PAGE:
Monday, March 12, 2018

Module Suitability Review: Korean Sourcebook

Taken from DriveThru RPG

Hey all, been a long time since we did one of these, eh?

Well, this has been long threatened for Twilight: 2000, long demanded, cajoled, and pleaded for, and now, it's finally here. A canon sourcebook for the Land of the Midnight Calm. And, like the last time, it seems this 2nd Korean War has settled into a stalemate again, this time, both combatants are at the ends of long, shattered supply chains, fighting in a nuked, blasted landscape, and they are surrounded by a population that really wishes they'd leave. (Pretty much sounds like a lot of Twilight: 2000).  

So what do you get? For starters? I must say, Raellus did a good job. For a $2.99 PDF download, you do get a lot for your money. A very good description of events in Korea, a whole chapter on Korean Culture (a very useful thing for non-Korean GMs and players!) It has a lot of information on all the players in North and South Korea in 2000, important NPCs, character generation rules, as well as campaign ideas and missions and equipment unique to the Korean peninsula.

What I really like about this module is how it plays off the split between the Soviets and their North Korean "allies" (who are basically allies in at most, name only, really.) and the Milgov/Civgov - esque split in South Korea (which makes a lot of sense considering South Korea's history of Military/Civilian relations in the past). Rae also manages to throw a bit of horror elements into it for those so inclined. 

While the book has some editing issues, it's a solid book overall, I had a lot of flashbacks to the format and writing style of RDF Sourcebook, which as a model, you could not ask for a better template if you ask me. 

Now of course, you ask, what is the miniature gaming scenario potential for this book? Well, as it turns out, a lot, so let's get cracking, eh?

Skirmish Games

Like it's spiritual ancestor, the RDF Sourcebook, the Korean Sourcebook doesn't have any specific ideas for skirmish gamers, but the Mission Generator has some really good skirmish game fodder, as well as the rules for North Korean tunnels (Yes, that alone would make a great table setup and a very unique idea, a post-apocalyptic dungeon crawl! Always a hit!)

But here's some other ideas:
  • A small American outpost on the frontline, and it's adventures could be resolved as a skirmish campaign, you could use a mix of rules from the module, and either Force on Force or No End in Sight's campaign systems would shine here, no matter what rules you use. Using Platoon Forward from Too Fat Lardies would be an excellent idea to flesh out the personalities of the American garrison. 
  • A race to recover a nuclear weapon that failed to detonate from the remains of Seoul. You could have a three sided race, the US/South Koreans, the North Koreans, and the Soviets all racing to get the warhead before the other side does. And then there are complications with the nuke itself. Black Ops would be a great set of rules for this and a devious referee could make this a very exciting bit of gaming meets an RPG adventure.
  • Another great idea is a raid on the remains of the North Korean bioweapons program by either side, neither of whom is going to be really enthused about the Kim family unleashing whatever variety of nasty their scientists have been cooking up on what is left of the world. This would also make great Black Ops fodder.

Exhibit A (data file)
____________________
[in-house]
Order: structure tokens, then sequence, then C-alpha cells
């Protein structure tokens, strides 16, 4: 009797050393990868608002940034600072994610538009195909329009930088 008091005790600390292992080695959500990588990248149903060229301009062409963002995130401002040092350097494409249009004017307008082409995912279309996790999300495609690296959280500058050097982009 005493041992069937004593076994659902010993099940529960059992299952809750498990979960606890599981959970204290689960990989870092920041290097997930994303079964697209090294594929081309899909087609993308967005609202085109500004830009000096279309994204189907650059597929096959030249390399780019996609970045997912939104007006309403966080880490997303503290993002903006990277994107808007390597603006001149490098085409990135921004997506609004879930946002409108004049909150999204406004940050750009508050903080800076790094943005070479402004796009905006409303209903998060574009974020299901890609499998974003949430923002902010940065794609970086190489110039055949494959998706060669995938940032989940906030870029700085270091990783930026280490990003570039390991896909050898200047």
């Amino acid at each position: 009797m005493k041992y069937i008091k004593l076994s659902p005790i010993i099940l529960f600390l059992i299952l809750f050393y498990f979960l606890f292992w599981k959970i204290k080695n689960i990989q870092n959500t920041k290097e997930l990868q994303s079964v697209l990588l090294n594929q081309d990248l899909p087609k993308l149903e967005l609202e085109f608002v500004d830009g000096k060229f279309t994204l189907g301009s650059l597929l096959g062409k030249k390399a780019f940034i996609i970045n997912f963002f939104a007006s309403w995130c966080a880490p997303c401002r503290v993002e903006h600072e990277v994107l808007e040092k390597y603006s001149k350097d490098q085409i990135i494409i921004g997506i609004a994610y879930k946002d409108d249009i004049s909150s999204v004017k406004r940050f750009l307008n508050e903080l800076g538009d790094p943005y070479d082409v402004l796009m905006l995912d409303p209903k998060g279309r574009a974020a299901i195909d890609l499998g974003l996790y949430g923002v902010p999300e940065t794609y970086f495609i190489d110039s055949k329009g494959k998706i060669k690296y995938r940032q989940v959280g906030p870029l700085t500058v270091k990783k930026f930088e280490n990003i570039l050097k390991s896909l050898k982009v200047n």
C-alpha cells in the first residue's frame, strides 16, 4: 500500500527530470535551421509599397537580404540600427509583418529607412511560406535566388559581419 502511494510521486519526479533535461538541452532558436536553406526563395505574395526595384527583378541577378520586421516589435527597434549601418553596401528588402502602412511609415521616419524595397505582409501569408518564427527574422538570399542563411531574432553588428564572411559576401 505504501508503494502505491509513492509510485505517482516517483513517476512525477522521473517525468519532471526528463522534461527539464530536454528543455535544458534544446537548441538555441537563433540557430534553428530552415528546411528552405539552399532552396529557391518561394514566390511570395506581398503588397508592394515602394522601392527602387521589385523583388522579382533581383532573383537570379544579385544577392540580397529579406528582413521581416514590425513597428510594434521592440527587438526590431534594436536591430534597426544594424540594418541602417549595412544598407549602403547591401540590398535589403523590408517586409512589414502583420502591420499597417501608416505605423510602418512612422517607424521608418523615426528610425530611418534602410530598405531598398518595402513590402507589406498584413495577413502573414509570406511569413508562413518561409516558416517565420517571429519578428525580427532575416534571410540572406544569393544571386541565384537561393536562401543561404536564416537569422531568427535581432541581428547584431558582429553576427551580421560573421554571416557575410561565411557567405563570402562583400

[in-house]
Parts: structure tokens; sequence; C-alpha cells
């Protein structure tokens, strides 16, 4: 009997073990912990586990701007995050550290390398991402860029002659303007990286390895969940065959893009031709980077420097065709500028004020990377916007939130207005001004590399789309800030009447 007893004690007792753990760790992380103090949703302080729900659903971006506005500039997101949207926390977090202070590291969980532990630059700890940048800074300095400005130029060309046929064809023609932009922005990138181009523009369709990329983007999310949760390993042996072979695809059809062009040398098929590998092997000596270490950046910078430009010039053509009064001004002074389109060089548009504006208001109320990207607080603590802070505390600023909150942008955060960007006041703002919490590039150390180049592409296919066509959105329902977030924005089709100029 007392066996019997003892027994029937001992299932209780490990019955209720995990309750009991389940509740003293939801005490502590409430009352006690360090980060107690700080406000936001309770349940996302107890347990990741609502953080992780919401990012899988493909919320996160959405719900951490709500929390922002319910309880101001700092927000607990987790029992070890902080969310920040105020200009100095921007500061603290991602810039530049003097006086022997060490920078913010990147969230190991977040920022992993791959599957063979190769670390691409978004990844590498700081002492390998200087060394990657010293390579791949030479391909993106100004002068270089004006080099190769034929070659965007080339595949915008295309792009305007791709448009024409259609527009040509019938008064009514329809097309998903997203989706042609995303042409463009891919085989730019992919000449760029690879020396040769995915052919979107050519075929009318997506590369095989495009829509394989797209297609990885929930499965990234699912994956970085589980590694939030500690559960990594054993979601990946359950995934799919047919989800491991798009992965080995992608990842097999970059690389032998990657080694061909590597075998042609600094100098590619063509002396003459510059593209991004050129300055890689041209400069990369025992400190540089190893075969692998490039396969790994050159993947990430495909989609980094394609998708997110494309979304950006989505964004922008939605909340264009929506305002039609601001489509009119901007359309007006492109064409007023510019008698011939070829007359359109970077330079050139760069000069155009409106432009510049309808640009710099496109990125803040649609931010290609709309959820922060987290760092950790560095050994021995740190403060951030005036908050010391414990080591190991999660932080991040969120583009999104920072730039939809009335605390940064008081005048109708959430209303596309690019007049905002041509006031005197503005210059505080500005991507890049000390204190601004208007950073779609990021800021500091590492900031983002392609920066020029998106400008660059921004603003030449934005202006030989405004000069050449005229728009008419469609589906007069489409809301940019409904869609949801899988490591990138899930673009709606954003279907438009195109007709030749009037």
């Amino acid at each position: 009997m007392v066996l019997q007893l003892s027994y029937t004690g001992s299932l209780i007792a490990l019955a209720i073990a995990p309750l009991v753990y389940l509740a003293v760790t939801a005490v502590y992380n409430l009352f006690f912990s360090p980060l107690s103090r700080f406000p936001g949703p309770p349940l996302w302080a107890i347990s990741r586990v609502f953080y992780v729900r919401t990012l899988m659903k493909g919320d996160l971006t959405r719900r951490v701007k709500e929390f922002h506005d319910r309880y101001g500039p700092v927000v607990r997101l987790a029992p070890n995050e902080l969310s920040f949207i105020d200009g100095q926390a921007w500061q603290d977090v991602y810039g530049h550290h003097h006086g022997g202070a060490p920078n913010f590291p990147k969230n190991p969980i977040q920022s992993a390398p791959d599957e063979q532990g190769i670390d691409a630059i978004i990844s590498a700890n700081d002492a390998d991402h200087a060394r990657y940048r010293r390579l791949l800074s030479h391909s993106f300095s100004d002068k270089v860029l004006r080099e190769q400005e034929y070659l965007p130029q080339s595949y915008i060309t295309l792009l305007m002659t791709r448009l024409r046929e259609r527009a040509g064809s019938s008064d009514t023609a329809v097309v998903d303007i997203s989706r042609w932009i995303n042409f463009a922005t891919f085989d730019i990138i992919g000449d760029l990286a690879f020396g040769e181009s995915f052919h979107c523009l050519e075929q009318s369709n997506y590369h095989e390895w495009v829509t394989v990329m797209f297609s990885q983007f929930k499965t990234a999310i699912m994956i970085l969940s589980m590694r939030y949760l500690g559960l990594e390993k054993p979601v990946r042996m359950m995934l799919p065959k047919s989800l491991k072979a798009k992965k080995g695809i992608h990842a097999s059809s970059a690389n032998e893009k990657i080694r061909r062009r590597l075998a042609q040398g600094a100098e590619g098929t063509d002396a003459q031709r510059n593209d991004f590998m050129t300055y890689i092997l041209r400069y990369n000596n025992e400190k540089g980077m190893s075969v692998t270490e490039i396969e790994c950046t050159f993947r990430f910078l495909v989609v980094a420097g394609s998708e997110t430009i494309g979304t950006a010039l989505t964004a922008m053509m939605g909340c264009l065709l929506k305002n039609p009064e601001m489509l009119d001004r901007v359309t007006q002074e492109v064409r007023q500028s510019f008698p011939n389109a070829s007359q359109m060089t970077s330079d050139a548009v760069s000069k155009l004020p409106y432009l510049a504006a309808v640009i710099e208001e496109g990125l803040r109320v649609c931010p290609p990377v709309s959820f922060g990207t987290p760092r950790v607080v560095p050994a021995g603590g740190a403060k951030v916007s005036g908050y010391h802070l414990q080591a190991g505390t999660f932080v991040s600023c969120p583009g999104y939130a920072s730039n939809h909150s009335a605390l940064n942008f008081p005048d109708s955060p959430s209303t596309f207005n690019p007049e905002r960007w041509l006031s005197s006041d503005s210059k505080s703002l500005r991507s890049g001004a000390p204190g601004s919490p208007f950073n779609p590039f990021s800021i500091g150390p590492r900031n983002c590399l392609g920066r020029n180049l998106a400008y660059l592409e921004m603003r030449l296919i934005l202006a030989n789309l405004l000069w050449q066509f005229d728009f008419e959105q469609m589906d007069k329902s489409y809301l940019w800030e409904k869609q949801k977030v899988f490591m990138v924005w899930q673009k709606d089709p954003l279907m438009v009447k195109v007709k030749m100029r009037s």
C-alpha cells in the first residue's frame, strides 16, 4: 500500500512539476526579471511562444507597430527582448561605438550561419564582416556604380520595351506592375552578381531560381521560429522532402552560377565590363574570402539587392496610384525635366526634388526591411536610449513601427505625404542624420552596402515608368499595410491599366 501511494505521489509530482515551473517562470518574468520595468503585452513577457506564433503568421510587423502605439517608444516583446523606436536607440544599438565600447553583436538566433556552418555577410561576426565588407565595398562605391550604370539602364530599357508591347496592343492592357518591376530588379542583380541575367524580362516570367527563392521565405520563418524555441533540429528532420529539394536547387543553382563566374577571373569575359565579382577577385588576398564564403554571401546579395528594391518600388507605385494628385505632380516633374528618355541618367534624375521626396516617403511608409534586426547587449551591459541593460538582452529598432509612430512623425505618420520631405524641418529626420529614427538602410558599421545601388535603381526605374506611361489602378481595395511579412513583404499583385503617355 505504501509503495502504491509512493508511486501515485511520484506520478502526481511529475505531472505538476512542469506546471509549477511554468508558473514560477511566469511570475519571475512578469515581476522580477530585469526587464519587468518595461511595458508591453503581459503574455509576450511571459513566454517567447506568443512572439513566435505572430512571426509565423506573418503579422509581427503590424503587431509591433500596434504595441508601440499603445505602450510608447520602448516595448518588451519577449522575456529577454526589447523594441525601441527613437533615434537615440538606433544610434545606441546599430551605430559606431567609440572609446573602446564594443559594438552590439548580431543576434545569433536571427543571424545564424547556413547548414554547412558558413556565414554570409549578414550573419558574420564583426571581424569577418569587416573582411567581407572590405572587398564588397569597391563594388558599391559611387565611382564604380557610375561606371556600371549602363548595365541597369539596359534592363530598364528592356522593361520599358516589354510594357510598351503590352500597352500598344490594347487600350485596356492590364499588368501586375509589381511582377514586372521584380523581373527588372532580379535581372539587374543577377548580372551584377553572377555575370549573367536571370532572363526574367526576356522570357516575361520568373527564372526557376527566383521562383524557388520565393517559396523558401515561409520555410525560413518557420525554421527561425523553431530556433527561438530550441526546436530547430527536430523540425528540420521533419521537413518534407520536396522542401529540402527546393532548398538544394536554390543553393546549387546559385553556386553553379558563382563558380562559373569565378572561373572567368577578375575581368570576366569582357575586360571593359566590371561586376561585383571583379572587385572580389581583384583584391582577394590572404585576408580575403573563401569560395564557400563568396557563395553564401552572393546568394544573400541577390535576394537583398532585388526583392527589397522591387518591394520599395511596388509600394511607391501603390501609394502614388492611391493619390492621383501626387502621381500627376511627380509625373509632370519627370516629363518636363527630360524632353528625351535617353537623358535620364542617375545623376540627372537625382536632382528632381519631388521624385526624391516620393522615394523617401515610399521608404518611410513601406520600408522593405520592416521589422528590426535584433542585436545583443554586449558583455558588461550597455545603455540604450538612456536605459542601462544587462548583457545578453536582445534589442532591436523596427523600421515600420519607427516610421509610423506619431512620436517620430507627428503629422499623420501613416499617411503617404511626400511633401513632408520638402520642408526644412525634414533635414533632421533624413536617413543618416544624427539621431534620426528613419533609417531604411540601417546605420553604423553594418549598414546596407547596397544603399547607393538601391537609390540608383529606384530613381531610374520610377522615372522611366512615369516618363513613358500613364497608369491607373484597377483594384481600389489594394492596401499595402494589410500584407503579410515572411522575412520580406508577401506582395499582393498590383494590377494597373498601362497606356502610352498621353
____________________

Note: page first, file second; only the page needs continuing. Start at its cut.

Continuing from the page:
• Gaming out the initial raids by North Korean commandos and sleeper cells on a South Korean installation (any number of ideas here can be mined), versus a collection of South Korean cops, reservists, and other internal security forces). If the North Korean player can escape with any of his people, you can then game out the hunt for the surviving commandos as a mini campaign for Black Ops?
  • A clash between an American/ROK supply convoy and North Korean partisans. Rules for this would be Force on Force.

Larger Games

In terms of larger game fodder, like RDF Sourcebook, you really have to mine that from the chronology, as organized military operations do tend to break down after about 1998. But, it seems you can get some really interesting stuff out of it, some of the more interesting ideas to me are:

  • The initial attack on the DMZ, you could do a collection of company sized US or ROK outposts along the "Z" hit by a couple battalions of North Korean light infantry, with a bit of armor, and more than enough artillery (which isn't going to hit much outside it's pre-planned targets, but the pre-planned ones should be hyper accurate), and with some pre positioned North Korean sappers already to the rear of the US/ROK positions). The North Koreans have to overrun all of the positions to win, the US/ROK has to just hold one to win. Rules for this in my opinion would be the Cold War Battlegroup rules put out by the Cold War Hot Hot Hot blog, as authored by Richard Chambers, as the game is kinda too big for a skirmish game, and too small for a 1:5 game like Fistful of TOWs or Command Decision.
  • The fight for Munsan in the early days of the North Korean invasion, it's a desperate rear guard action between dug in South Korean defenders buying time for the ROK/US forces to set up a defense further south, and a North Korean mechanized army trying to push down the traditional invasion corridor. Couple this with a heavy chem environment in an urban area, and you have quite the game for Fistful of TOWs.
  • The summer 1997 amphibious landing near Kimpo by US 4th Marine Division and ROK 6th Marine Brigade. This landing and the subsequent breakout has the makings of a pretty decent Fistful of TOWs or Command Decision campaign.
  • The retreat of US 8th Army from the Yalu in 1997 as the Soviet Yalu Front enters the war in late summer of 1997. Fistful of TOWs works well here, as you might be using a nuke or two to simulate the heavy use of Soviet tactical nuclear weapons here.